Through the DAOing Glass: What's Holding DAOs Back

This article is written by @m0xandrew in collaboration with @contentguildxyz.

The 3-Headed Problem

DAOs are a historic shift in how people organize and work together. The way work gets done is a key driver of the economy and society broadly. Even modest improvements in this space will have dramatic implications. Three main factors are restricting the growth of DAOs: identity, replicable organizational structures, and real world applications. This said, solutions are not just possible, but currently in development. The success of these solutions will directly correlate with DAOs becoming increasingly widespread and impactful.

The Identity Problem

The most apparent challenge with the current generation of DAOs is identity. The ideal DAO is fully democratic, with each user or stakeholder receiving equitable voting power. This is not yet possible because a single user can easily create multiple accounts, or addresses, to vote multiple times (aka a sybil attack). As a result, DAOs use token voting to shift decision making to the users who are most financially invested in the project. Token voting parallels Ethereum's Proof of Stake consensus mechanism. Though PoS and token voting have issues, they are currently the best existing options to prevent Sybil attacks and grant ownership to those with the strongest financial stake in the project. Nevertheless, identity remains the end goal for systems that are meaningfully democratic. The lowest standard must at least match that of existing cooperatives. Work is being done in this space; notably, Gitcoin Passport can provide a level of Sybil resistance by providing evidence of humanity through interactions with a number of platforms and protocols. However, this approach does not solve the problem completely. Web2 approaches have existed for years: to a name a few, SMS verification and Captcha. Text verification, used by apps like Venmo, have limitations in the form of the backend infrastructure needed to support this process, and international users without access to a domestic phone number. Even more, burner phones can be accessed fairly affordably using prepaid SIM cards. Captcha also faces issues and is becoming less reliable than it used to be with rapid advancements in computer vision on tasks like object identification. In short, no existing method can dependably prove an account is controlled by a unique human. A democratic DAO needs to answer this problem to prevent votes from being manipulated by duplicate or bot accounts. While a perfect system does not exist, systems already exist that are good enough. Governments depend on ways to identify unique humans using tools like birth certificates, Social Security numbers, driver's licenses, and passports. The remaining uncertainty rests on of it is possible to sufficiently decentralize these processes, if it is possible to integrate the existing structures, as stablecoins do with fiat, or if an entirely new approach is needed for DAOs.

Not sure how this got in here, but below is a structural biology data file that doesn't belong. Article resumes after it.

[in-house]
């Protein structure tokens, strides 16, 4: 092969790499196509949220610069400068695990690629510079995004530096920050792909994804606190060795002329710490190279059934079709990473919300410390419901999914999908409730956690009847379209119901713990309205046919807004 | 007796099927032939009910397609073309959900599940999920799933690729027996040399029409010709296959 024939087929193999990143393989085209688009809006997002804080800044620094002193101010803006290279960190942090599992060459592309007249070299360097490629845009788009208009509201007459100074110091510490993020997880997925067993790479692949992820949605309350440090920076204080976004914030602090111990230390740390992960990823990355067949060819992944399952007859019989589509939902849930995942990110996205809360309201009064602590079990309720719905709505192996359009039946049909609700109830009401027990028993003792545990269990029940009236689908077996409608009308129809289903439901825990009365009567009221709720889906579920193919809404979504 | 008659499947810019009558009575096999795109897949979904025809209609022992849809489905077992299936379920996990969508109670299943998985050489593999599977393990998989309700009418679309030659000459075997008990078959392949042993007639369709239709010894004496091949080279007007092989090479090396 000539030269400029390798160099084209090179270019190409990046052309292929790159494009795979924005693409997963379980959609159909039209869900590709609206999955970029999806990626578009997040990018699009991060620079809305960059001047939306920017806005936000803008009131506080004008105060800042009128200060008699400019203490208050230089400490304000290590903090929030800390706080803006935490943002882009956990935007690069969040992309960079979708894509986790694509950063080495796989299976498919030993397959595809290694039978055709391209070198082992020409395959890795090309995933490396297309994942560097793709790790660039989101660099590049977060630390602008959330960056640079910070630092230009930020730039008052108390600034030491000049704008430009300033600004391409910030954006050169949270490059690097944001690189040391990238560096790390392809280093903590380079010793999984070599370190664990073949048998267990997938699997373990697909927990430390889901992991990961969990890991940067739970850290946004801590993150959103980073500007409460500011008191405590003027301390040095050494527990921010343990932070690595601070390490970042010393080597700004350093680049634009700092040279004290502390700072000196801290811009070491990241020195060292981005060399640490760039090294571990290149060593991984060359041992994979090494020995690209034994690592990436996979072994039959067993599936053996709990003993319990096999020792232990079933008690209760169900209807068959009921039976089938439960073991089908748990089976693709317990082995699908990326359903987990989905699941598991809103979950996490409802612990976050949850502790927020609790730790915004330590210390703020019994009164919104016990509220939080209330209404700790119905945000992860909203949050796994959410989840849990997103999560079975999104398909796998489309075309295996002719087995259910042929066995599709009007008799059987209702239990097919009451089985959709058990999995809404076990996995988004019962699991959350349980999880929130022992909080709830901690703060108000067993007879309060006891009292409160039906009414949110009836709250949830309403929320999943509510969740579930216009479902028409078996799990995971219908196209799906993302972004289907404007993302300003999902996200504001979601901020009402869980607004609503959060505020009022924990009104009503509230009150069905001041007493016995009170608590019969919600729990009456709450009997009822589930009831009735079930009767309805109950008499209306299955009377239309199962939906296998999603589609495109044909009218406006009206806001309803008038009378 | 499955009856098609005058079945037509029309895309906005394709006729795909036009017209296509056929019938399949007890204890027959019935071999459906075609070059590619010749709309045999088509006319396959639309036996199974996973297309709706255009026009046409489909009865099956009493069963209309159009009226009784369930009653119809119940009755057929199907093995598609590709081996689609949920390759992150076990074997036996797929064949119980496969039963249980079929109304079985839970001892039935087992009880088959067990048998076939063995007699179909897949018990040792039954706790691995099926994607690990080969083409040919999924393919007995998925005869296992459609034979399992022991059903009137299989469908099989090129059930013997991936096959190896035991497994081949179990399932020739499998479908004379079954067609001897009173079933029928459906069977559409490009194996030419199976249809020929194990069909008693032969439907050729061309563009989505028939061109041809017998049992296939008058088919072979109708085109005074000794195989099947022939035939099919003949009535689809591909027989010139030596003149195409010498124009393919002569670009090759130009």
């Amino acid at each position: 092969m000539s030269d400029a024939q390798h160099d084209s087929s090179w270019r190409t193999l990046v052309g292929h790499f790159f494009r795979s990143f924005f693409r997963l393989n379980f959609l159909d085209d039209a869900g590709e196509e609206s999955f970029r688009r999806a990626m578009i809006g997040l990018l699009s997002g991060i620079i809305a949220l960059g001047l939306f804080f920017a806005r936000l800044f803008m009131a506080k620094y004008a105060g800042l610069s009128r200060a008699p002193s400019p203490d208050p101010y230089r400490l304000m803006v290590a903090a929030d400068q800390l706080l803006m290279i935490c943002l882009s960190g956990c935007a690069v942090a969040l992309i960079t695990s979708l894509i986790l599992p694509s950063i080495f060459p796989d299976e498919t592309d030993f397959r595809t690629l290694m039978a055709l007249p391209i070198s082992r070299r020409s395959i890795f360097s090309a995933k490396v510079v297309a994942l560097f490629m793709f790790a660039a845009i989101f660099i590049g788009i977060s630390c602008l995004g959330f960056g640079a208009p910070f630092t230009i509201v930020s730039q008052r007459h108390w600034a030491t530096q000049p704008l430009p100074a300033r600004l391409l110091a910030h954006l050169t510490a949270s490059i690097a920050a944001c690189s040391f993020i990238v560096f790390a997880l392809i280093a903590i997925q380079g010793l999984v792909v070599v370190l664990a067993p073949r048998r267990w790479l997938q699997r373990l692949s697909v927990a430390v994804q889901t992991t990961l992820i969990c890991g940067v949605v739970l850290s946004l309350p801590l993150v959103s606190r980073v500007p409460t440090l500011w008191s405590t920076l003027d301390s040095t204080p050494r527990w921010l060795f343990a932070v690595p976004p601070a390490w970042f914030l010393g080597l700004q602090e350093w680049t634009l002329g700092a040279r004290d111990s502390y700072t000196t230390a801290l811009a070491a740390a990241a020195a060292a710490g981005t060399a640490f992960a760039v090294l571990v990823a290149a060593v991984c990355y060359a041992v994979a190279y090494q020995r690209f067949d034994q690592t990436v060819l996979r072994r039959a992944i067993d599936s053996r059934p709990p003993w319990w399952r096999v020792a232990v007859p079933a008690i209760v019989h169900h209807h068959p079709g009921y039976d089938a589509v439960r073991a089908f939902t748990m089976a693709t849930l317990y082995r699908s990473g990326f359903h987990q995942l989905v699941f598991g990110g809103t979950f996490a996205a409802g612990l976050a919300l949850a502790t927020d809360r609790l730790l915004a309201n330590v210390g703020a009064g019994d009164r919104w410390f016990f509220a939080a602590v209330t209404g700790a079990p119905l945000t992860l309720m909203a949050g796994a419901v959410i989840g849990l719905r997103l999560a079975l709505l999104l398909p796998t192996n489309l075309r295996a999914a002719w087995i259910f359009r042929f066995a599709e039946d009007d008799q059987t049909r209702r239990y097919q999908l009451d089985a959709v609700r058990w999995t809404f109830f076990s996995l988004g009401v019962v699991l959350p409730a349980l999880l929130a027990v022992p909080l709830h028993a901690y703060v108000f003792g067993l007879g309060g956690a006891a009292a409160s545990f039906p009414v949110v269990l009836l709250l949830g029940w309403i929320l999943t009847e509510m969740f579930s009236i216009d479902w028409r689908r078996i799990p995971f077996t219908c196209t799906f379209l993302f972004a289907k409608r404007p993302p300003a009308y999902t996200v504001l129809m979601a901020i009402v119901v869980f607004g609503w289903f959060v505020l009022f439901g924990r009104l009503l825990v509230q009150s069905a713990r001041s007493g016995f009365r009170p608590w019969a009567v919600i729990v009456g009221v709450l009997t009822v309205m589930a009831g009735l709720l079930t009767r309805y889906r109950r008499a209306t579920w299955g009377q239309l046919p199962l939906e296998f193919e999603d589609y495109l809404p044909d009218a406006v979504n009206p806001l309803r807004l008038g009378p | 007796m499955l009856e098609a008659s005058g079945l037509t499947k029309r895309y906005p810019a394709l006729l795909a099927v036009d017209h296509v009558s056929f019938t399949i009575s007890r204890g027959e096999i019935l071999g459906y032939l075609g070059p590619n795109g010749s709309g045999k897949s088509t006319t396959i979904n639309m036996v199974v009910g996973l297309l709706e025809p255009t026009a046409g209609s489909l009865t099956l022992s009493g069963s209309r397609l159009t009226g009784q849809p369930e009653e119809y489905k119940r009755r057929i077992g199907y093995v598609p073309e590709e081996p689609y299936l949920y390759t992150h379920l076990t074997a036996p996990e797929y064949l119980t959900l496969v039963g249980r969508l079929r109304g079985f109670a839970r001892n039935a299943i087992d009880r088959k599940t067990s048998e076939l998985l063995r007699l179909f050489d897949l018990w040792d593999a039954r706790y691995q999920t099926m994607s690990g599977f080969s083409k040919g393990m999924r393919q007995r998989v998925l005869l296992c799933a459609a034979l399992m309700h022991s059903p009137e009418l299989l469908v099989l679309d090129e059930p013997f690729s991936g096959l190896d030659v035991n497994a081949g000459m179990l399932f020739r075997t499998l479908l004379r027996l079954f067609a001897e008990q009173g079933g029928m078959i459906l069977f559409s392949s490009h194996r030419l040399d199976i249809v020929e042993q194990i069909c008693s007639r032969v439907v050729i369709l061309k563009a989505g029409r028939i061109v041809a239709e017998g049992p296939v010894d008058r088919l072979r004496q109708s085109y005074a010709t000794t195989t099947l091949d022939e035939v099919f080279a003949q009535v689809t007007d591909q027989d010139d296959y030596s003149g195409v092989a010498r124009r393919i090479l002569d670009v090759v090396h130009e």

The Replicability Problem